It wasn’t long after that time I was hired by the state homebuilders, CBIA, to be their chief lobbyist.  I’d heard about this person Eileen Reynolds – she was a legend even in her formative years – but I’d never had the opportunity to stand alongside her and her wickedly beautiful, ever-present smile to fight for the rights of private individuals to develop their property, something I relished.

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Janus Reality Check

Larry Sand
President of the California Teachers Empowerment Network

With a SCOTUS decision just weeks away, a little perspective is in order.

As one who has closely followed the Janus v AFSCME case, I am amazed at the hyperbolic ranting about it from certain quarters that bombards us on a daily basis. If successful, the suit would allow government workers in 22 states the right to be employed without being forced to pay money to a union. Period.

But various interested parties have gone bonkers over Janus. An American Federation of Teachers press release claims that the case is a “blatantly political and well-funded plot to use the highest court in the land to further rig the economic rules against everyday working people.” (Actually Janus will unrig the rules by replacing the 41 year-old Abood decision and give workers complete freedom of choice.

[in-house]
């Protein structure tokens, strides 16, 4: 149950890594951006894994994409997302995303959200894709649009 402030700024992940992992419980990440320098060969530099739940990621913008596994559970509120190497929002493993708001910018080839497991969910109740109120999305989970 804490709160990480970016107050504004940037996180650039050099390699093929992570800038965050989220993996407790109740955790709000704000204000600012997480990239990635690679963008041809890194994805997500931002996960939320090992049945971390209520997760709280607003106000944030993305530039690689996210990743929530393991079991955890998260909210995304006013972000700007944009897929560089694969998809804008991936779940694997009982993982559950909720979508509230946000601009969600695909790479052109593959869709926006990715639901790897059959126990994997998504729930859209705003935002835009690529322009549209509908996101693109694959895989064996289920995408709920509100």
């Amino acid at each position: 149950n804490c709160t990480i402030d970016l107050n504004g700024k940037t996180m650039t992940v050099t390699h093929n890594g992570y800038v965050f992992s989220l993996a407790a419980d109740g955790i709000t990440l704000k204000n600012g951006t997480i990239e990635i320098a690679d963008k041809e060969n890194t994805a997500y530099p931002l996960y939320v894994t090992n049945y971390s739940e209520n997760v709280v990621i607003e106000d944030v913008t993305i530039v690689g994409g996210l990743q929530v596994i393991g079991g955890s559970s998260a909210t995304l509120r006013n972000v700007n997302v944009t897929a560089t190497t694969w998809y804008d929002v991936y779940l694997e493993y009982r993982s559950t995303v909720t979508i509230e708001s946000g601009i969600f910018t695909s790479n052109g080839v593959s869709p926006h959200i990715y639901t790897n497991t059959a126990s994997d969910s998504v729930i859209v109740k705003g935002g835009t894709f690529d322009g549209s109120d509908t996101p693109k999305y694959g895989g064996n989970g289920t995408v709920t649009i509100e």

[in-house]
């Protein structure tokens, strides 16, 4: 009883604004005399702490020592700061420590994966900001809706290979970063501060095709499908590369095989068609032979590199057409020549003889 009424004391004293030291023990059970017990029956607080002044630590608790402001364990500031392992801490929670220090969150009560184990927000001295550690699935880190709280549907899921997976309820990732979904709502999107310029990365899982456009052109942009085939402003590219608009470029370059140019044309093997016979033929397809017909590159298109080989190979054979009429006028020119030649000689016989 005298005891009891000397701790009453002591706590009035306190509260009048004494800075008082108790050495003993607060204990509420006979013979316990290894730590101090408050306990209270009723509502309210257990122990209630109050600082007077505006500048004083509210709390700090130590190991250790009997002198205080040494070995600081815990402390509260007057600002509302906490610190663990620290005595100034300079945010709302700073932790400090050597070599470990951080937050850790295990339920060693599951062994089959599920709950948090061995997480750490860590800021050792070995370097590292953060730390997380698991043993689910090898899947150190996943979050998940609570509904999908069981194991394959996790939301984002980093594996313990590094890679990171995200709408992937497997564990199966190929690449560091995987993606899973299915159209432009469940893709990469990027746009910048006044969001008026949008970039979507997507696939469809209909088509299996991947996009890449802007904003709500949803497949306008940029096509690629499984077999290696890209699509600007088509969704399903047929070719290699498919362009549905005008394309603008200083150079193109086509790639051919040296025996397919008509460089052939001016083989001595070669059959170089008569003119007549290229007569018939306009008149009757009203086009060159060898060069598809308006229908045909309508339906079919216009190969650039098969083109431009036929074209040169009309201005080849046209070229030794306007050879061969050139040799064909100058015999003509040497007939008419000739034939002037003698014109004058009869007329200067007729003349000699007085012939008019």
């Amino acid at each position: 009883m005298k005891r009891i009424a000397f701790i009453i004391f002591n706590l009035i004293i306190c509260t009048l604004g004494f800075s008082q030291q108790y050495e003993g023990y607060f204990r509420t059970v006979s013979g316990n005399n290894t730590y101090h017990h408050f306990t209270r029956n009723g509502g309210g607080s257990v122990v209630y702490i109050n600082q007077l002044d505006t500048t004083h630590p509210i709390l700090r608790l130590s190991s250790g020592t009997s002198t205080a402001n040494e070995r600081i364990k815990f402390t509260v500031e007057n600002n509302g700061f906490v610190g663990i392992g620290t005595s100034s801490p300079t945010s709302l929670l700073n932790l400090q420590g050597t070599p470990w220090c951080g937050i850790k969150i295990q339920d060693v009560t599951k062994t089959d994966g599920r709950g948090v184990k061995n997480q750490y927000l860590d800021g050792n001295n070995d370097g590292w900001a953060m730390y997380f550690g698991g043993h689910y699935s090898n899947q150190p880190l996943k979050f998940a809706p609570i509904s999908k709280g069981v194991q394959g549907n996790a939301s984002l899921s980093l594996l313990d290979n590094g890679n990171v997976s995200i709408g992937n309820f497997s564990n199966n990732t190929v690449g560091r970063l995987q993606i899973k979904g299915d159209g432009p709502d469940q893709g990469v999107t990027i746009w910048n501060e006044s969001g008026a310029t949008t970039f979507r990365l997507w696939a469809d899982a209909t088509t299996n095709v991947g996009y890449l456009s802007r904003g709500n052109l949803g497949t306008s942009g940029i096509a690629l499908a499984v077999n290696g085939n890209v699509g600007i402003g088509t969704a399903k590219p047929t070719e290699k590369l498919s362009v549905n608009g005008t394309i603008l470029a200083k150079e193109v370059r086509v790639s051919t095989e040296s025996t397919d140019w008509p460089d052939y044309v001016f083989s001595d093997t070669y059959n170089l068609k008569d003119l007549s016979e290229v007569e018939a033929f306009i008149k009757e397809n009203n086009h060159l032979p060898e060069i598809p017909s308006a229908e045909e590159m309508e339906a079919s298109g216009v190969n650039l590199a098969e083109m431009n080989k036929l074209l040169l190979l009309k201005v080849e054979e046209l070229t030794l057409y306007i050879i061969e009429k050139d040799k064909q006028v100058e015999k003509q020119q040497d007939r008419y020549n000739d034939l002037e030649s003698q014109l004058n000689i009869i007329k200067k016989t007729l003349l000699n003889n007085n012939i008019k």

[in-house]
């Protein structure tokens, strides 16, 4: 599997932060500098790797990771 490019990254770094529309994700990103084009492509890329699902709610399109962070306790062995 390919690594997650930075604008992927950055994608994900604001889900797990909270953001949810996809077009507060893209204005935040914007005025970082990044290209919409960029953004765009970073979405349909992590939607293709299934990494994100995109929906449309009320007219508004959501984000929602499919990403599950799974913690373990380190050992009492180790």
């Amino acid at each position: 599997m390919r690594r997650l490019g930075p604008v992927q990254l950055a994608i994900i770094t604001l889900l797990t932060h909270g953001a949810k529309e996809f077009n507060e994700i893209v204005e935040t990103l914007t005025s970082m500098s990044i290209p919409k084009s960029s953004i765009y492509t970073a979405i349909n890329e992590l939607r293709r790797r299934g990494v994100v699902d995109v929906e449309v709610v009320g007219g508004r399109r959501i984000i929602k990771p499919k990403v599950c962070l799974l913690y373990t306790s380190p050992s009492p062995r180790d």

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The 2018 Primary – First Look at Voter Turnout

Tony Quinn
Editor, California Target Book

What if they gave a revolution and nobody came? That seems to be the case in this first election of the Trump era in California. For all the supposed anti-Trump energy in this state, the voters are showing no sign of rushing to the polls to register their opposition; in fact, this is turning out to be the sleepiest election in California in years.

The only question in the governor’s race is whether Gavin Newsom will succeed in getting an unknown Republican named John Cox as his November opponent instead of another Democrat. If Newsom is successful, and that’s what it looks like right now, his election as governor is assured and he can spend the fall campaigning around the country for a place on the 2020 Democratic ticket.